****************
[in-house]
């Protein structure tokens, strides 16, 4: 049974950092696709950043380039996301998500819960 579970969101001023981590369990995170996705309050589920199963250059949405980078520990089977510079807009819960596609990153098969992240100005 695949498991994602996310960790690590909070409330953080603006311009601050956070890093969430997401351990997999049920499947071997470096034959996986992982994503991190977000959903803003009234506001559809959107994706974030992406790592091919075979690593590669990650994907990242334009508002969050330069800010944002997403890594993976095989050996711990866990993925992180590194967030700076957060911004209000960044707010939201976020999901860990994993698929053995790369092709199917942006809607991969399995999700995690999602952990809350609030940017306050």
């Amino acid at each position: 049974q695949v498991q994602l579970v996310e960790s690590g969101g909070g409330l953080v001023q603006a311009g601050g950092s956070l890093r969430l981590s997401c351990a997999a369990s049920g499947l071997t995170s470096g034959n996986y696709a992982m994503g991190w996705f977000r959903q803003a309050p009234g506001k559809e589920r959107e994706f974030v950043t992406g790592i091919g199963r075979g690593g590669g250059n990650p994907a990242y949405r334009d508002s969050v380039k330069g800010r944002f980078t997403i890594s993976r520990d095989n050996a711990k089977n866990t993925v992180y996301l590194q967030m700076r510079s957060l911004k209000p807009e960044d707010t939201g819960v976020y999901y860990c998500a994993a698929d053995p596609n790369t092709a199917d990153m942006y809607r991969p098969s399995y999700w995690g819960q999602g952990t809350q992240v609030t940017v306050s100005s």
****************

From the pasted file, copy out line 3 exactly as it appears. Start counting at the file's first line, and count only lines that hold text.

């Amino acid at each position: 049974q695949v498991q994602l579970v996310e960790s690590g969101g909070g409330l953080v001023q603006a311009g601050g950092s956070l890093r969430l981590s997401c351990a997999a369990s049920g499947l071997t995170s470096g034959n996986y696709a992982m994503g991190w996705f977000r959903q803003a309050p009234g506001k559809e589920r959107e994706f974030v950043t992406g790592i091919g199963r075979g690593g590669g250059n990650p994907a990242y949405r334009d508002s969050v380039k330069g800010r944002f980078t997403i890594s993976r520990d095989n050996a711990k089977n866990t993925v992180y996301l590194q967030m700076r510079s957060l911004k209000p807009e960044d707010t939201g819960v976020y999901y860990c998500a994993a698929d053995p596609n790369t092709a199917d990153m942006y809607r991969p098969s399995y999700w995690g819960q999602g952990t809350q992240v609030t940017v306050s100005s």